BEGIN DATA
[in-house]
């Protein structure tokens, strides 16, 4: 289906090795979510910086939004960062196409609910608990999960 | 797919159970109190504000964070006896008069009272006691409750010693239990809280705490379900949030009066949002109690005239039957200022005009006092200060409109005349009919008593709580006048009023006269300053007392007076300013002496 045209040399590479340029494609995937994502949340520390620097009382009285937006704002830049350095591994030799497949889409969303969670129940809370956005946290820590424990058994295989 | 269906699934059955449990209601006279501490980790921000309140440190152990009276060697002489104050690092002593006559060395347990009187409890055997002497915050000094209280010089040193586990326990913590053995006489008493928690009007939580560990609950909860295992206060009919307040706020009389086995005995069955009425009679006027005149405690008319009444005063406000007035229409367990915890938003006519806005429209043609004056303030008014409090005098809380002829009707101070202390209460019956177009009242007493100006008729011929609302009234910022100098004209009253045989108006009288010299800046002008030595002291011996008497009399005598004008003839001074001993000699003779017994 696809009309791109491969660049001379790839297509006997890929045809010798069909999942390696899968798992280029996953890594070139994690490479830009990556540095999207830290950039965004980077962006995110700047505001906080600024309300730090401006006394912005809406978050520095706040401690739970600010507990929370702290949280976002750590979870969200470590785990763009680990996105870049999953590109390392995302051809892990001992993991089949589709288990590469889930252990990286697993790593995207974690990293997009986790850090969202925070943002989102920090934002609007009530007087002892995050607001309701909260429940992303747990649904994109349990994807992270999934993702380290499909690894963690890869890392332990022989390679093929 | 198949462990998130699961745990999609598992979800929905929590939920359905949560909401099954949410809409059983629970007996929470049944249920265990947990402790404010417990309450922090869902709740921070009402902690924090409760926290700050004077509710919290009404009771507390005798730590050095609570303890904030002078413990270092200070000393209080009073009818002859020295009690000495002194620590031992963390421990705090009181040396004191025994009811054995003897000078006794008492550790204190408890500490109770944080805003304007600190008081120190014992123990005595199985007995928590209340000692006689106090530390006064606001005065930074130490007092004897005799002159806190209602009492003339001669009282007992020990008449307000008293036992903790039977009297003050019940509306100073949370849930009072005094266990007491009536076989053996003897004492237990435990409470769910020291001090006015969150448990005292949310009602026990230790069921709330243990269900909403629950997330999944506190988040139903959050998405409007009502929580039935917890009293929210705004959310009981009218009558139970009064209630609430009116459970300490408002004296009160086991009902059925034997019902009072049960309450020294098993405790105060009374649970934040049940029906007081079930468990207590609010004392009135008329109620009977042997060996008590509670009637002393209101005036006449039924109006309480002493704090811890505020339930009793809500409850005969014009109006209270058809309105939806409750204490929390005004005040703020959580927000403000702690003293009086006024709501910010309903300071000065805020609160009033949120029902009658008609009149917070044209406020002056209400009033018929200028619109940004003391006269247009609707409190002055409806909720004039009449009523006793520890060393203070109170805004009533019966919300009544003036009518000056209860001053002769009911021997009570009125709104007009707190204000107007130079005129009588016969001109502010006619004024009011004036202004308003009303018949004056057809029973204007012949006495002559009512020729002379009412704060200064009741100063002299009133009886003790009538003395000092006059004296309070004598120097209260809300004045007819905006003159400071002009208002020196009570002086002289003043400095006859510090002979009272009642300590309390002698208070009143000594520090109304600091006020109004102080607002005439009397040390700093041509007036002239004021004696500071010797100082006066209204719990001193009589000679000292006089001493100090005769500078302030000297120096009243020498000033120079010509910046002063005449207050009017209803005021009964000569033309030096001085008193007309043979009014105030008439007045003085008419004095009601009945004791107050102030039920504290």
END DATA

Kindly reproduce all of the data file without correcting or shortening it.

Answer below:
[in-house]
């Protein structure tokens, strides 16, 4: 289906090795979510910086939004960062196409609910608990999960 | 797919159970109190504000964070006896008069009272006691409750010693239990809280705490379900949030009066949002109690005239039957200022005009006092200060409109005349009919008593709580006048009023006269300053007392007076300013002496 045209040399590479340029494609995937994502949340520390620097009382009285937006704002830049350095591994030799497949889409969303969670129940809370956005946290820590424990058994295989 | 269906699934059955449990209601006279501490980790921000309140440190152990009276060697002489104050690092002593006559060395347990009187409890055997002497915050000094209280010089040193586990326990913590053995006489008493928690009007939580560990609950909860295992206060009919307040706020009389086995005995069955009425009679006027005149405690008319009444005063406000007035229409367990915890938003006519806005429209043609004056303030008014409090005098809380002829009707101070202390209460019956177009009242007493100006008729011929609302009234910022100098004209009253045989108006009288010299800046002008030595002291011996008497009399005598004008003839001074001993000699003779017994 696809009309791109491969660049001379790839297509006997890929045809010798069909999942390696899968798992280029996953890594070139994690490479830009990556540095999207830290950039965004980077962006995110700047505001906080600024309300730090401006006394912005809406978050520095706040401690739970600010507990929370702290949280976002750590979870969200470590785990763009680990996105870049999953590109390392995302051809892990001992993991089949589709288990590469889930252990990286697993790593995207974690990293997009986790850090969202925070943002989102920090934002609007009530007087002892995050607001309701909260429940992303747990649904994109349990994807992270999934993702380290499909690894963690890869890392332990022989390679093929 | 198949462990998130699961745990999609598992979800929905929590939920359905949560909401099954949410809409059983629970007996929470049944249920265990947990402790404010417990309450922090869902709740921070009402902690924090409760926290700050004077509710919290009404009771507390005798730590050095609570303890904030002078413990270092200070000393209080009073009818002859020295009690000495002194620590031992963390421990705090009181040396004191025994009811054995003897000078006794008492550790204190408890500490109770944080805003304007600190008081120190014992123990005595199985007995928590209340000692006689106090530390006064606001005065930074130490007092004897005799002159806190209602009492003339001669009282007992020990008449307000008293036992903790039977009297003050019940509306100073949370849930009072005094266990007491009536076989053996003897004492237990435990409470769910020291001090006015969150448990005292949310009602026990230790069921709330243990269900909403629950997330999944506190988040139903959050998405409007009502929580039935917890009293929210705004959310009981009218009558139970009064209630609430009116459970300490408002004296009160086991009902059925034997019902009072049960309450020294098993405790105060009374649970934040049940029906007081079930468990207590609010004392009135008329109620009977042997060996008590509670009637002393209101005036006449039924109006309480002493704090811890505020339930009793809500409850005969014009109006209270058809309105939806409750204490929390005004005040703020959580927000403000702690003293009086006024709501910010309903300071000065805020609160009033949120029902009658008609009149917070044209406020002056209400009033018929200028619109940004003391006269247009609707409190002055409806909720004039009449009523006793520890060393203070109170805004009533019966919300009544003036009518000056209860001053002769009911021997009570009125709104007009707190204000107007130079005129009588016969001109502010006619004024009011004036202004308003009303018949004056057809029973204007012949006495002559009512020729002379009412704060200064009741100063002299009133009886003790009538003395000092006059004296309070004598120097209260809300004045007819905006003159400071002009208002020196009570002086002289003043400095006859510090002979009272009642300590309390002698208070009143000594520090109304600091006020109004102080607002005439009397040390700093041509007036002239004021004696500071010797100082006066209204719990001193009589000679000292006089001493100090005769500078302030000297120096009243020498000033120079010509910046002063005449207050009017209803005021009964000569033309030096001085008193007309043979009014105030008439007045003085008419004095009601009945004791107050102030039920504290």